THE UNITED STATES is bogged down in what appears to be an unwinnable war in Iraq; it is facing very unpleasant options in regard to neighboring Iran’s nuclear program; senior NATO officers say that the situation in Afghanistan is deteriorating fast; in the former Soviet Union, Georgia and Russia are moving toward military confrontation, with the U.S. seemingly unable to restrain either; in large swaths of Latin America, new nationalist and populist movements are challenging U.S. interests.
And now the totalitarian regime in North Korea has defied the international community by testing a nuclear bomb — and the U.S. appears to have neither military nor effective economic measures with which to respond.
If all this does not prove the reality of American overreach, what does? If U.S. power is to be placed on a firmer basis, its exercise must be more limited. Certain commitments will have to be scaled back or even eliminated if the U.S. is to be able to concentrate on dealing with its most truly vital challenges and enemies.
This is not an argument for isolationism but for the kind of calm, clearheaded global strategy adopted in the past by American leaders such as Franklin D. Roosevelt, Dwight Eisenhower and Richard Nixon: a morally courageous willingness to recognize the greatest threats to the U.S. and to deal with secondary concerns accordingly. When Roosevelt formed an alliance with the Soviet Union against Hitler, or Nixon went to China to do a deal with Chairman Mao, it was assuredly not because they admired the Stalinist or Maoist systems or were prepared to sacrifice vital U.S. interests to them.
Charles de Gaulle defined the nature of statesmanship when he said that “to govern is to choose — usually between unpleasant alternatives.” This is something that the U.S. is finding it increasingly difficult to do. For it is torn among a multitude of different domestic lobbies and presided over by an administration that has grossly overestimated U.S. power.
In consequence, it has involved itself in fights in several different parts of the world simultaneously, sometimes over trivial issues.
Consider, for example, that at a time when the U.S. is facing crises of truly vital importance in the Middle East, it is also drifting toward a dangerous confrontation with Russia, a key player in the Middle East, over South Ossetia.
What next, we wonder? Massive U.S. involvement in a Chilean-Argentine conflict over control of the Beagle Channel? A huge commitment of U.S. energy and resources to help Paraguay recover the Gran Chaco?
There is one region that the U.S. can and should bow out of now: Korea. North Korea’s bomb test is obviously a very serious problem for the U.S., given its heavy military presence in South Korea. However, we should ask why, more than 50 years after the Korean War and 15 years after the end of the Cold War, the United States still has about 37,500 troops on the Korean peninsula.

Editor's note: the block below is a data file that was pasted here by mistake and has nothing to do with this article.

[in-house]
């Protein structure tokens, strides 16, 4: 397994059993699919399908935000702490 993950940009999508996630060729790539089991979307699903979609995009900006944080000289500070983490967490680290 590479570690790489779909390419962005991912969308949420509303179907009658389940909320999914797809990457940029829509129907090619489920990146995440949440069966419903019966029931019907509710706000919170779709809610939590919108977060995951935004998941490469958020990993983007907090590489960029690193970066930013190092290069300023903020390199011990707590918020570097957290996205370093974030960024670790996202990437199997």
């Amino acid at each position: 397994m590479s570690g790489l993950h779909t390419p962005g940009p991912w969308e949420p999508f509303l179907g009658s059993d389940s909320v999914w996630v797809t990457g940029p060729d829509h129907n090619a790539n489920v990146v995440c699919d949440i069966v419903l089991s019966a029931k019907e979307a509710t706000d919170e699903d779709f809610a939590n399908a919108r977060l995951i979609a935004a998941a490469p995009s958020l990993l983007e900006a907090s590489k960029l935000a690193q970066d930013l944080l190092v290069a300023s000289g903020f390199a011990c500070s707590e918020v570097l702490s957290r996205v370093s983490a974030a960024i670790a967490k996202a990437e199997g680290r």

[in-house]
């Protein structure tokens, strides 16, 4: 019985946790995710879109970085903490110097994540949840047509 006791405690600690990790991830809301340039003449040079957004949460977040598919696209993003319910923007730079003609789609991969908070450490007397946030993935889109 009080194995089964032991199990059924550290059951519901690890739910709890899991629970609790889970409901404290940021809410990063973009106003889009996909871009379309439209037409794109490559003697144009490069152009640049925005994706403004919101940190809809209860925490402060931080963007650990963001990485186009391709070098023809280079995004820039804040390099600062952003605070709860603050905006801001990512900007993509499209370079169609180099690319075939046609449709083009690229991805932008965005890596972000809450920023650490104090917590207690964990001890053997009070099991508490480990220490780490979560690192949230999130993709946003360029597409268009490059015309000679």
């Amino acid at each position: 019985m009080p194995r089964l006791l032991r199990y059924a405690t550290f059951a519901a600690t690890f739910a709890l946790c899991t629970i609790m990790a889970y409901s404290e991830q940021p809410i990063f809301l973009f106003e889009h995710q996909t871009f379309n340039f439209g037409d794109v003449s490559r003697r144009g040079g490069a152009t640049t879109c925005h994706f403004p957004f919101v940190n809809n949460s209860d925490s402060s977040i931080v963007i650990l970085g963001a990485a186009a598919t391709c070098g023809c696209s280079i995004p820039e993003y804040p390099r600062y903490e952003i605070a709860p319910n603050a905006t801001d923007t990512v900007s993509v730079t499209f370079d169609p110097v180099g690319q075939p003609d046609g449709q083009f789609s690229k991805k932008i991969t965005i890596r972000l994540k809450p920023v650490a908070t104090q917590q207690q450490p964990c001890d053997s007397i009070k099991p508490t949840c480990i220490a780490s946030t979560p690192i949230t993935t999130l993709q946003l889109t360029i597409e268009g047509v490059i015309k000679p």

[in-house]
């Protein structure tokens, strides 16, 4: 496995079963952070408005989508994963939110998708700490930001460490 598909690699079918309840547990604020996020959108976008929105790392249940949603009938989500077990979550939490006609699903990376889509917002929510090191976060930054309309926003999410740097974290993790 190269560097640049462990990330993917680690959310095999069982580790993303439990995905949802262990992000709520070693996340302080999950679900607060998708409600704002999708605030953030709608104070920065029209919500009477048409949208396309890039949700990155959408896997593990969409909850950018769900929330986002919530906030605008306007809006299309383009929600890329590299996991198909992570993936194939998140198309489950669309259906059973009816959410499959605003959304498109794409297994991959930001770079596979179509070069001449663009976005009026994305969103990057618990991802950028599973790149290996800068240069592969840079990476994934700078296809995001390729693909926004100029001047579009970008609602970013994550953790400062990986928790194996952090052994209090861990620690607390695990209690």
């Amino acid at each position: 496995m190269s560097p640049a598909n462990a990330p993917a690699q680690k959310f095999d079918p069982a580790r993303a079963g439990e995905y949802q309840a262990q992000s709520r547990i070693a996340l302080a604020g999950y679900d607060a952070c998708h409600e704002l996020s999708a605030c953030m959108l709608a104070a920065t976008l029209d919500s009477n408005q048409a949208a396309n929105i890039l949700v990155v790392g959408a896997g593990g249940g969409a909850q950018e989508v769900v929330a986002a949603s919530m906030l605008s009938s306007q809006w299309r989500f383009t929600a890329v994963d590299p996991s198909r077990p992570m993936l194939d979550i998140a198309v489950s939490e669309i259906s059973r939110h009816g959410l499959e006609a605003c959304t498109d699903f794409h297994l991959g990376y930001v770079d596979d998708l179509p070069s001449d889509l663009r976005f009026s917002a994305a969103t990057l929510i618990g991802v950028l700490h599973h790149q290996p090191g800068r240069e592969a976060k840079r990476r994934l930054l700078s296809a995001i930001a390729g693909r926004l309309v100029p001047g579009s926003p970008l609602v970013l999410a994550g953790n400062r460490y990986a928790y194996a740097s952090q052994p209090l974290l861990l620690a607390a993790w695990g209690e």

In the long run, North Korea’s nuclear weapons are an overwhelming problem only for its neighbors, and it should be their responsibility to sort this problem out. Of course, they may fail — but then, the U.S. record in the region over the last decade has not exactly been one of success.
The U.S. is already reducing its troop levels on the Korean peninsula; it should accelerate the process and move rapidly toward ending its military presence. Moreover, it should negotiate a peace treaty with North Korea. This will remove Pyongyang’s motive to attack U.S. interests, ensure that China could never again attack U.S. forces in a ground war and allow the U.S. to concentrate instead on maintaining its overwhelming lead over China in naval and air power.
We must be very clear, however, that this withdrawal would also mean ceding to China the dominant role in containing North Korea’s nuclear ambitions — along with Japan, South Korea and Russia — and in managing the eventual collapse of the North Korean state and the appallingly difficult and expensive process of the reunification of the two Koreas.
Given how costly and difficult reunification has proved to be for the Germanys after the fall of the Berlin Wall, we should be only too happy to throw this particular time bomb into China’s lap. It would grant Beijing international prestige and an extra share of regional influence in an area vital to its interests, while saving us great costs and dangers.
North Korea must be treated as a regional problem to be managed by a regional concert of powers, with China in the lead. The U.S. role in all this should be sympathetic — and distant.
ANATOL LIEVEN is a senior research fellow at the New America Foundation in Washington. JOHN HULSMAN is a scholar in residence at the German Council on Foreign Relations in Berlin. Their new book is “Ethical Realism: A Vision for America’s Role in the World.”